• Although Election Day is still weeks away, early voting will begin Thursday in Brunswick County.
    As in past elections, we anticipate many people will go ahead and cast their votes before Tuesday, Nov. 8.
    If you’re interested in learning where and when you can vote, check out this edition of the Beacon. You’ll find a story outlining early voting and telling you where you can go to vote.

  • Throughout Brunswick County people of all ages, from all racial and socio-economic backgrounds, are dealing with the effects of a struggling economy.
    Unemployment numbers remain high, and with seasonal job opportunities winding down, it won’t be surprising to see those numbers increase this year.
    Without an end of this economic downturn in sight, the loss of more than 1,000 jobs to neighboring South Carolina continues to be hard to stomach.
    But even more disappointing is the finger-pointing and blame-games that followed this economic blunder.

  • With a county unemployment rate near 11 percent, we were hopeful Brunswick County would soon announce it was going to be home to the ever-secret “Project Soccer,” a manufacturing business that could have created some 1,000 jobs for the area.
    On Tuesday, however, we learned it was most likely “Project Soccer” was going to head south into South Carolina.
    It’s a disappointing possibility for the entire community, especially those who are finding it nearly impossible to find steady, good-paying jobs in this economic downturn.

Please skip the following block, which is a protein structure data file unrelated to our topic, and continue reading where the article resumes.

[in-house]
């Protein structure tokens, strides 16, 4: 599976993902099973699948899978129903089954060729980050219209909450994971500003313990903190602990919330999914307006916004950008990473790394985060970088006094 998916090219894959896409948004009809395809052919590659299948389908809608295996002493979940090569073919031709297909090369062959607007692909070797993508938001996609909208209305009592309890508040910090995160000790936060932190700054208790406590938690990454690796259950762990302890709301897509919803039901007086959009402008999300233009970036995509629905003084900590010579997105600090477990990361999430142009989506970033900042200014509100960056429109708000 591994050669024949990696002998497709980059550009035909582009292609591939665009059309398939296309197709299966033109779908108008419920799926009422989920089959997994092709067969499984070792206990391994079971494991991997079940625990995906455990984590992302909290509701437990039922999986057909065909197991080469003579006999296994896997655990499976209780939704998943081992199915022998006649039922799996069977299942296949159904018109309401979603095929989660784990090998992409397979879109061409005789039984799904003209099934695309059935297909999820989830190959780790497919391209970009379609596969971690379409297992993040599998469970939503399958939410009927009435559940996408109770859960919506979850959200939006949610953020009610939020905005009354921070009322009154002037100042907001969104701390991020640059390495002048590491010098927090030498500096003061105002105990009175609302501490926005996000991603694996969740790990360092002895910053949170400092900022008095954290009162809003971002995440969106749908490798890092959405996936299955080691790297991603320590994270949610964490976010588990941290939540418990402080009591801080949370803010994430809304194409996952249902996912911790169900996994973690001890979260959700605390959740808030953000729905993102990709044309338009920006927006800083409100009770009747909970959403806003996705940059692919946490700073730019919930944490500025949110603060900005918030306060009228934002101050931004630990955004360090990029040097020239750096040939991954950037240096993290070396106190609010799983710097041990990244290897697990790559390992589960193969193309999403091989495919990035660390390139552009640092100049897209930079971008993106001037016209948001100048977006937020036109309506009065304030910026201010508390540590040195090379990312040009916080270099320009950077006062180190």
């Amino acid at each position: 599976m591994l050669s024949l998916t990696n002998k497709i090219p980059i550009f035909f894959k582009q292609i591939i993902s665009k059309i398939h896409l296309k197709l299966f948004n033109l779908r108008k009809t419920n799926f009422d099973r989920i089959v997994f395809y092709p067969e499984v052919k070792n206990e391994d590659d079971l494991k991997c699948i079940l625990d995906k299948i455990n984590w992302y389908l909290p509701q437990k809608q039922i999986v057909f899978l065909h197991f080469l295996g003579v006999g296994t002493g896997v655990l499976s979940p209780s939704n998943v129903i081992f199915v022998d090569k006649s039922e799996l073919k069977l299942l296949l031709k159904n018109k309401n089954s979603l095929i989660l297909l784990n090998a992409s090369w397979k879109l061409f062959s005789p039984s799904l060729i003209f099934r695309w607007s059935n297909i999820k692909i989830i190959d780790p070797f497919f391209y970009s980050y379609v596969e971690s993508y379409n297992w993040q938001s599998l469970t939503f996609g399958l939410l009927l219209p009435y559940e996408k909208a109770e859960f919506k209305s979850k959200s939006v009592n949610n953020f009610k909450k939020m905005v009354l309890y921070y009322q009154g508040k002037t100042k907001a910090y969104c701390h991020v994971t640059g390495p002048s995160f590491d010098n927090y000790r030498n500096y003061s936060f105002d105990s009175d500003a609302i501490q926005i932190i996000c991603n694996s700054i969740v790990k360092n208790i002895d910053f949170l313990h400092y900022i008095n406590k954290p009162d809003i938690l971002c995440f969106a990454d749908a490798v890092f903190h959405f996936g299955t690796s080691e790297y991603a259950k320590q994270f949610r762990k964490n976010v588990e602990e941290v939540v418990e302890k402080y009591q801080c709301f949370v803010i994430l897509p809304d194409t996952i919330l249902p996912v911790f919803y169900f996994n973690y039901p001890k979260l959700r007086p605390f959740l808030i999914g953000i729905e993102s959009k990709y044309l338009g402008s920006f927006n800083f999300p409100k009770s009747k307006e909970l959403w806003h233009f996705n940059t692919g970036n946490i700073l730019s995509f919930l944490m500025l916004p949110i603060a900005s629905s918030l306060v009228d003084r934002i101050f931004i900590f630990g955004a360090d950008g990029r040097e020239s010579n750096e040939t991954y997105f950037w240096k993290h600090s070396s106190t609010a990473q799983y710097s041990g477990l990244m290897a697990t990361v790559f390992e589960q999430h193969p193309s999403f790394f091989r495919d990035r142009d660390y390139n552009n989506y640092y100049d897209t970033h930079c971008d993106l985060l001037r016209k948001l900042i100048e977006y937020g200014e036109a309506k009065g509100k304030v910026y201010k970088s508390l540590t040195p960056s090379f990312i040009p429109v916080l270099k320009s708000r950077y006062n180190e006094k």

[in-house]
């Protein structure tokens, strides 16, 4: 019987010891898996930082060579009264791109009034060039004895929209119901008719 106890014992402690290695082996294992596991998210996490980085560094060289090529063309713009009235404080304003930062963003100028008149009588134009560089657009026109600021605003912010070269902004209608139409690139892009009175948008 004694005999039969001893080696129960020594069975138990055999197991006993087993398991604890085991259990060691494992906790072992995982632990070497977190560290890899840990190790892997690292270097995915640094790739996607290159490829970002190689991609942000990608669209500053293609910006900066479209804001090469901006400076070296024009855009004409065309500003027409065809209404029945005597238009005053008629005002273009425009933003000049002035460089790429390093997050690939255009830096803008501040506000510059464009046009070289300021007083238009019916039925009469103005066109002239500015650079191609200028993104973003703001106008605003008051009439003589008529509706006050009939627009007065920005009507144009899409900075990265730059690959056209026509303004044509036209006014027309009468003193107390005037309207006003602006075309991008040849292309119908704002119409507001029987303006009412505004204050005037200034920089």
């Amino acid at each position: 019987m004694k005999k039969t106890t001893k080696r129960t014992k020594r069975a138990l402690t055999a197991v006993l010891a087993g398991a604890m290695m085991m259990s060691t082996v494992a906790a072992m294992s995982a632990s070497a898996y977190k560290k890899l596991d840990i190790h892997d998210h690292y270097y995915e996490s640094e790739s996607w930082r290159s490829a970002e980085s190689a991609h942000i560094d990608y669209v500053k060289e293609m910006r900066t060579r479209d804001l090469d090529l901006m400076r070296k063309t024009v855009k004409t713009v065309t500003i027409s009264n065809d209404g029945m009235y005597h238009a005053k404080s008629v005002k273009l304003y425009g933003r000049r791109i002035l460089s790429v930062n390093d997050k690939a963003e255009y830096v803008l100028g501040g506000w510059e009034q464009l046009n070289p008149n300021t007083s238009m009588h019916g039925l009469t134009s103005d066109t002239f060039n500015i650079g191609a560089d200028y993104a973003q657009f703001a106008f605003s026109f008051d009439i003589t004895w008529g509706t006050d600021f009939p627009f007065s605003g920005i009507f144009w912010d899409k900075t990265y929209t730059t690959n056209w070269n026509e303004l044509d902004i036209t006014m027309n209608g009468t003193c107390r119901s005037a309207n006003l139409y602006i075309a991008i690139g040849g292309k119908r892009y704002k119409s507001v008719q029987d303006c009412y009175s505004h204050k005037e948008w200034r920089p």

• People who live in communities like ours know how vital the housing and tourism industries are to our livelihood.
    This county has been hard-hit in recent years. As the bottom dropped out of the real estate market, people in many lines of work lost their jobs. From service professionals to business owners, everyone has been hoping the market will soon rebound and jobs and cash flow will return to this area.

  • It was the day that changed America. For those moments we were no longer white or black or a hodgepodge of world races, we were humans. We were broken. We were devastated. We were forever scarred by memories that even now, some 10 years removed from Sept. 11, 2001, we will never forget.

  • Do me a favor, if you don’t mind.

    When you’re finished reading this column—and please, do finish it—will you close the newspaper and take a look at the front page? 

  • There are a lot of people who did a lot of things right as Brunswick County prepared for—and dealt with—Hurricane Irene.

  • Summer is quickly coming to an end and young people throughout Brunswick County are getting ready to head back to school.